Eran Rabani is a Professor of Theoretical Chemistry at the University of California, Berkeley, a Faculty Scientist at Lawrence Berkeley National Laboratory, and the Founder and Director of the Sackler Institute for Computational Molecular and Materials Science at Tel Aviv University.
In 1991 Rabani received his B.Sc. (summa cum laude) in the Special Program “Amirim” and in 1996 he completed his doctoral work as a Clore fellow, both at The Hebrew University. Between 1996 and 1999 he served as research scientist at Columbia University where he completed his post-doctoral work as a Rothschild and Fulbright fellow. He returned to Israel as an Alon fellow in 1999 to the Department of Chemical Physics at Tel Aviv University and moved to the Department of Chemistry, University of California Berkeley in 2014. In addition, Prof. Rabani held visiting positions at Harvard (2000-2004), Columbia (2005-2006), Ecole Normale Superieure (2008-2009), University of Texas, Auston (2009), and the University of California, Berkeley (2010-2011). He served as the director of the undergraduate program at the School of Chemistry (2006-2009), the chair of the Chemical Physics Department (2006-2010), the director of the Sackler Institute for Chemical Physics (2006-2010), and the Vice President for Research and Development at Tel Aviv University (2012).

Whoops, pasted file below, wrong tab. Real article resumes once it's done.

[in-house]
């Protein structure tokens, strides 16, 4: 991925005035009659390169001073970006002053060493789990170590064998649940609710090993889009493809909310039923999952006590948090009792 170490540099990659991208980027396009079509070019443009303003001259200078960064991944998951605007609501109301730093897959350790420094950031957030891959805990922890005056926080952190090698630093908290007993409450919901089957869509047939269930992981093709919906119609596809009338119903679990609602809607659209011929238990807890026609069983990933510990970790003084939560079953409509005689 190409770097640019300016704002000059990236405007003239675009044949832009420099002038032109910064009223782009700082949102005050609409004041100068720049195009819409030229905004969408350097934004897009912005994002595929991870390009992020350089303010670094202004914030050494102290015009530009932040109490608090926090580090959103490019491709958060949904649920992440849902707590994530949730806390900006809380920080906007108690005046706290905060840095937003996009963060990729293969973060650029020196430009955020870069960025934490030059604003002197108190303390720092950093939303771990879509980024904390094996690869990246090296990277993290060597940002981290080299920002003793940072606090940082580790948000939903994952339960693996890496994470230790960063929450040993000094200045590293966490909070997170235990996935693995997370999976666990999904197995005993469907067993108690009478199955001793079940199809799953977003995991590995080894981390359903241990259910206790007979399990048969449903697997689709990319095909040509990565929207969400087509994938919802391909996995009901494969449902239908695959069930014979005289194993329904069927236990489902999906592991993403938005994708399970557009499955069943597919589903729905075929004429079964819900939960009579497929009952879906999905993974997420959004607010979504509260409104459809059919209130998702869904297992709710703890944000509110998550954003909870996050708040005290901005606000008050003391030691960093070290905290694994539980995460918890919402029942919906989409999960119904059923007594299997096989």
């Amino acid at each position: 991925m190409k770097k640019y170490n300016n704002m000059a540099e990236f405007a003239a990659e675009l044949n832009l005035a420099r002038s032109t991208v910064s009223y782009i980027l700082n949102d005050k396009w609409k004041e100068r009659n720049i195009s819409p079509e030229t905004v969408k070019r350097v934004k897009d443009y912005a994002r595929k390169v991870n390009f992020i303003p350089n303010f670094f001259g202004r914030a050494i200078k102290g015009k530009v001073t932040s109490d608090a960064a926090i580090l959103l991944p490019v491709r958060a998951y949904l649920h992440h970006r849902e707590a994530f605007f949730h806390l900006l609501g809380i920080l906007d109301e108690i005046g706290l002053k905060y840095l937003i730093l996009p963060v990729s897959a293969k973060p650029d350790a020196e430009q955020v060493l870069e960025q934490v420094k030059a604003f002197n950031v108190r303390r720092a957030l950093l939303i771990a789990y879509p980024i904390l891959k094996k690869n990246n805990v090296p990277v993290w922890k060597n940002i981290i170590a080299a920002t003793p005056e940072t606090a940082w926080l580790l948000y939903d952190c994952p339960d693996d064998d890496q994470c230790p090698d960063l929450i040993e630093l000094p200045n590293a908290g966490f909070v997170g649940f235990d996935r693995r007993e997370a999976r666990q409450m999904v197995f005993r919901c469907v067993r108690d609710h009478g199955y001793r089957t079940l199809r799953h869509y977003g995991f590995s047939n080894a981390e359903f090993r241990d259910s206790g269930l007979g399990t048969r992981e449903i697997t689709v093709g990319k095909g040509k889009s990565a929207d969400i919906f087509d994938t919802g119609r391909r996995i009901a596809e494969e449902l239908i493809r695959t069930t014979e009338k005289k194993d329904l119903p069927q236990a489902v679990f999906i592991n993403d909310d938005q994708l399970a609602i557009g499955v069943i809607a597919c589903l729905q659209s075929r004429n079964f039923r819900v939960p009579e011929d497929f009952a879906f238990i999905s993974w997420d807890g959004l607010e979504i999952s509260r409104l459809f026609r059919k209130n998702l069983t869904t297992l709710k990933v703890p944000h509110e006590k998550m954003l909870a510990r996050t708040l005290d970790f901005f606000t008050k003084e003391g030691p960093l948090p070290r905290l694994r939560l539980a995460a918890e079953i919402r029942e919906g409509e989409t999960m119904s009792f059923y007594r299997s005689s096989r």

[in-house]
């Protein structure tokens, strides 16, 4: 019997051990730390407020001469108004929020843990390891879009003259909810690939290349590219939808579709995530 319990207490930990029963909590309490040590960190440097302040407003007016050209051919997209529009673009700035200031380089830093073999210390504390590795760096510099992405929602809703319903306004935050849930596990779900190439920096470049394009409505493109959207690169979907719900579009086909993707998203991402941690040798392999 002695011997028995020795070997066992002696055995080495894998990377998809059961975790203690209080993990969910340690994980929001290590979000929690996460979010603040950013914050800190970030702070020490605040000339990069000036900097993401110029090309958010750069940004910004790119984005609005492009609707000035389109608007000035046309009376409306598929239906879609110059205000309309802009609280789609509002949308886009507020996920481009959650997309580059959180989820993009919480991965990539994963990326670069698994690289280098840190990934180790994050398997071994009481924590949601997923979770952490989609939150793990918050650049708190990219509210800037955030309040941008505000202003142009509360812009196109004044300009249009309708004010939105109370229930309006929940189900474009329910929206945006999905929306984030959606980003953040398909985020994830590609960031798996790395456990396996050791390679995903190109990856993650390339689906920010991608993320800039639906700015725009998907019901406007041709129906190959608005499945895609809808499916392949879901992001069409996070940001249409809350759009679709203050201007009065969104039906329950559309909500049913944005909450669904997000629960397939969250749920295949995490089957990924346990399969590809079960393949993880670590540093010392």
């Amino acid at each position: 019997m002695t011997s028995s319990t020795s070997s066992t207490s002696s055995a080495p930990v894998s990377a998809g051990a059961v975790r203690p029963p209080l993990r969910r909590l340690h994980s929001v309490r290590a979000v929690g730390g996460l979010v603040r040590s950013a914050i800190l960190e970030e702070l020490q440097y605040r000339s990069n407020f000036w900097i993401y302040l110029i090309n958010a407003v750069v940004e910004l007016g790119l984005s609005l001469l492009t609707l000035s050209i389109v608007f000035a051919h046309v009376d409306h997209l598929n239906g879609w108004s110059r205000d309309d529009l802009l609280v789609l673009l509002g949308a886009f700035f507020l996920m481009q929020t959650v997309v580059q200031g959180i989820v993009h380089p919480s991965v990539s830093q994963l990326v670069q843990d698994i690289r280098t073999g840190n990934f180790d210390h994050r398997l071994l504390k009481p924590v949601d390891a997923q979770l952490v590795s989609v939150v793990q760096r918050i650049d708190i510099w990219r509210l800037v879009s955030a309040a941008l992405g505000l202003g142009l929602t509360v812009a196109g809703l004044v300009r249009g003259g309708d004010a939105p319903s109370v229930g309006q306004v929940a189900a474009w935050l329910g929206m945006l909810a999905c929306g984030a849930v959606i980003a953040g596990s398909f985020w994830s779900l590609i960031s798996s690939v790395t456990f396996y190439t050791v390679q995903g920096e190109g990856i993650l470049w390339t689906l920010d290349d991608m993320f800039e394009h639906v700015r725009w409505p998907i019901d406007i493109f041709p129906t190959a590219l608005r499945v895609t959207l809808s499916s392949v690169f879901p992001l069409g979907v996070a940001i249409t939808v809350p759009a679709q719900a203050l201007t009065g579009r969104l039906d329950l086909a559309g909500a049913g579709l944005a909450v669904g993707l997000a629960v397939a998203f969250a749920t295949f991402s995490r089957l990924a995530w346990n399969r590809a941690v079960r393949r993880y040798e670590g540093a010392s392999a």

Rabani’s research involves the development of theoretical and computational tools to investigate fundamental properties of nanostructures. His research covers structural, electronic and optical properties of nanocrystals, doping of nanoparticles, exciton and multiexciton dynamics at the nanoscale, and transport in correlated nano-junctions. Much of this relies on the development of stochastic electronic structure techniques to describe the ground and excited state properties in large-scale nanostructures. In addition, Prof. Rabani has pioneered real-time approaches to nonequilibrium many-body quantum dynamics to describe quantum liquid and glasses and to explore electron-electron and electron-phonon interactions in nano-junctions. His work has been published in prestigious academic journals. He received numerous awards and honors including the Visiting Miller Professorship, The Bruno Memorial Award, the Israel Chemical Society award, the Friedenberg Foundation award, The Bergman award, Patai award, and the Elving award.
Lawrence Berkeley National Laboratory & UC Berkeley
Graduate Student Researcher